Many college students engage in heavy episodic drinking, a pattern that increases risks of undesired academic, social, health, and legal consequences. Fortunately, brief motivational interventions - when administered during face-to-face sessions by a trained counselor - can help students to reduce their heavy drinking and related consequences. However, use of such counselor-administered interventions on college campuses remains infrequent; instead, administrators rely on computerized brief interventions because they can be administered with fewer staff at lower cost. Two computer-administered interventions (AlcoholEdu and Alcohol 101 Plus) are used by more than 1,000 colleges and universities nationwide, even though these interventions have not been evaluated in controlled studies. Despite the magnitude of the college-drinking problem, no data have addressed the differential efficacy (or cost-effectiveness) of the computer-administered versus counselor-administered brief motivational interventions. Thus, the primary purpose of the proposed research is to address gaps in the scientific literature by evaluating outcomes of three types of brief motivational interventions: a theoretically-based and empirically-tested counselor-administered intervention and the two most popular computerized interventions. A secondary purpose of the proposed research is to identify predictors of outcomes, and moderators associated with differential intervention response. A tertiary purpose is to assess the cost-effectiveness of three types of brief motivational interventions. The proposed research will be a randomized controlled trial with four treatment conditions and four assessment occasions. We will recruit at-risk student drinkers who have been sanctioned to receive an alcohol education intervention because they violated a residence hall policy. These referred students will be randomized to one of the three interventions, or to a delayed intervention control; and assessed at baseline and again 1, 6, and 12 months later on key drinking and drinking consequences outcomes.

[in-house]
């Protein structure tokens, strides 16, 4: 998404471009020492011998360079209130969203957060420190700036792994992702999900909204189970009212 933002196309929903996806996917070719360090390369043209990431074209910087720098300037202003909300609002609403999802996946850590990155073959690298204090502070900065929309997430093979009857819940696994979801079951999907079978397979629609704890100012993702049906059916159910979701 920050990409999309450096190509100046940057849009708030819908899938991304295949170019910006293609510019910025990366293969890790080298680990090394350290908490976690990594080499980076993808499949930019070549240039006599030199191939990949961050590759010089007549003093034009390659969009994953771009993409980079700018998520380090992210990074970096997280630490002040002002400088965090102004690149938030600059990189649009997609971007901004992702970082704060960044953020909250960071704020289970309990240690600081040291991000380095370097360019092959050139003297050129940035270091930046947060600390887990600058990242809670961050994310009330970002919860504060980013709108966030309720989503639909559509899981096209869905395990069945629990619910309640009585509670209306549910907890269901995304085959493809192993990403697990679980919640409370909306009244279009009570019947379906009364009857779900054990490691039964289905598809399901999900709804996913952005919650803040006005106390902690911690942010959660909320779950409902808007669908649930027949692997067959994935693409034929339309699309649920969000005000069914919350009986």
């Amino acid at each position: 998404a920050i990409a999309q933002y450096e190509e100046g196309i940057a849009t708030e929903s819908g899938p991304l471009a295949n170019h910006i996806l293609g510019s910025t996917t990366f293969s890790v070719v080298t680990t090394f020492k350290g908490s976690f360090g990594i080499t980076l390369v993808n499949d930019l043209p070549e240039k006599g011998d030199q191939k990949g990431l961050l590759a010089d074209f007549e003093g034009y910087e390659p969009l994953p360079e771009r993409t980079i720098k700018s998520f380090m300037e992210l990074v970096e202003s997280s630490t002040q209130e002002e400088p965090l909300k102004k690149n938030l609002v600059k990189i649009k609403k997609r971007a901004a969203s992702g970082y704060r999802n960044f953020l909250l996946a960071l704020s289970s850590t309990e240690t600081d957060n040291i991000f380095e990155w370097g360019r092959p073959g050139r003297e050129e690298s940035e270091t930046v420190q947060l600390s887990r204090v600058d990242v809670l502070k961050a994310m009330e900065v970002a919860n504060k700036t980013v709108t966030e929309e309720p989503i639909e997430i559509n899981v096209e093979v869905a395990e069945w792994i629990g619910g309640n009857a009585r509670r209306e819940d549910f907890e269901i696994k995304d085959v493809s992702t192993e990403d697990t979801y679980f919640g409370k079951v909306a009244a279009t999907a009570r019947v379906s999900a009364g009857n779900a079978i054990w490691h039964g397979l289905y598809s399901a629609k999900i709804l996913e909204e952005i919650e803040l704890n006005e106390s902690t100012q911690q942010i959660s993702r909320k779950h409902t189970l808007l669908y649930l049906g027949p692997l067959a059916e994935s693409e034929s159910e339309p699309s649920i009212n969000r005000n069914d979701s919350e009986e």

Eligibility

Ages Eligible for Study:   18 Years to 25 Years
Genders Eligible for Study:   Both
Accepts Healthy Volunteers:   Yes
Criteria

Inclusion Criteria:

  • Freshman, sophomore, and junior college students
  • Students sanctioned for an alcohol-related violation on campus

Exclusion Criteria:

  • Year in college: senior
  Contacts and Locations
Choosing to participate in a study is an important personal decision. Talk with your doctor and family members or friends about deciding to join a study. To learn more about this study, you or your doctor may contact the study research staff using the Contacts provided below. For general information, see Learn About Clinical Studies.

Please refer to this study by its ClinicalTrials.gov identifier: NCT00289965

Locations
United States, New York
Syracuse University
Syracuse, New York, United States, 13244
Sponsors and Collaborators
Syracuse University
Investigators
Principal Investigator: Kate B. Carey, PhD Syracuse University
  More Information

Additional Information:
No publications provided

Responsible Party: Kate B. Carey, PhD, Syracuse University
ClinicalTrials.gov Identifier: NCT00289965     History of Changes
Other Study ID Numbers: NIAAACAR012518-06, R01AA012518, NIH Grant 2R01AA012518-06
Study First Received: February 8, 2006
Last Updated: July 25, 2011
Health Authority: United States: Federal Government

Keywords provided by Syracuse University:
Alcohol Abuse
Alcohol Drinking
Intervention Studies
Computer-Assisted Instruction
College Students

Additional relevant MeSH terms:
Alcohol Drinking
Drinking Behavior
Ethanol
Anti-Infective Agents
Anti-Infective Agents, Local
Central Nervous System Agents
Central Nervous System Depressants
Pharmacologic Actions
Physiological Effects of Drugs
Therapeutic Uses

ClinicalTrials.gov processed this record on November 24, 2014